Thanks to a wonderful friend, I am going to going back to the States, to Maryland, for about a week from Friday the 13th to Thursday the 19th, to attend Michelle Runaldue's wedding on the 14th. I bought a really cute dress and damn do I look good in it! I am looking forward to seeing lots of college friends, plus my sister, and of course my BFF who is missing me extremely and seems to be having her own personal issues. *iloveyou*

My trip to Belize with Liz is getting planned and even though I will have to sell my body on the streets of Ceiba to pay for it, I am very excited. When we are on Ambergris Caye, we are going to stay where I stayed for free when I went on my border run trip. We will not be staying in the expensive condos, but another small room they have with fan, TV, bathroom, small kitchen. It's a good price, and we get the beautiful hammocks, dock, beach chairs, bikes, and kayaks too! She arrives in Belize on the 28th of July, but I will be going on the 27th, because of the crappy airline schedules that only fly Mon-Wed-Fri. That also means I have to stay an extra day too in Belize City, and leave on the 6th. Oh well.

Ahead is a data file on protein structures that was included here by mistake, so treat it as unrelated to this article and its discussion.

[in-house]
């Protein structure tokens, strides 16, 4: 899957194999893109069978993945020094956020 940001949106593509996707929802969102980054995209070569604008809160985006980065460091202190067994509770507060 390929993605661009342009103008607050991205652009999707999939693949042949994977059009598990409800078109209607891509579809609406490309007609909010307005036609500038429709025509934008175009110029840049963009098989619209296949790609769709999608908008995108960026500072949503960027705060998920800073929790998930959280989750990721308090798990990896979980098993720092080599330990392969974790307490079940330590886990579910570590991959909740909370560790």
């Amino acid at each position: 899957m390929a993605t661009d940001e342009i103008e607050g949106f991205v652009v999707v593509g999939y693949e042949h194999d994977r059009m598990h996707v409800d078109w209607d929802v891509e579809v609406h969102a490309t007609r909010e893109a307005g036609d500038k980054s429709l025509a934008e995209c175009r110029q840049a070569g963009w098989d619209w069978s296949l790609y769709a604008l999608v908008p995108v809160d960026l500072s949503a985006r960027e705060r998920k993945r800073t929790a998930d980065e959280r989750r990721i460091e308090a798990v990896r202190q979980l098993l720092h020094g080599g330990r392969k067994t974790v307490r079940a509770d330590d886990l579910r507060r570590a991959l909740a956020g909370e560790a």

Things have been going pretty well down here otherwise. Nothing terribly exciting to report, I guess. I am very much looking forward to my trips, and if anyone is feeling particularly philanthropic, you just let me know.

Last night, I was tired and was not going to go out, but went out dancing with some friends anyway. I ended up having a wonderful time, and while all of them drank a ridiculous amount of alcohol, I was very happy with my bottles of agua. It really was one of the best nights I've had out dancing at the disco I think.T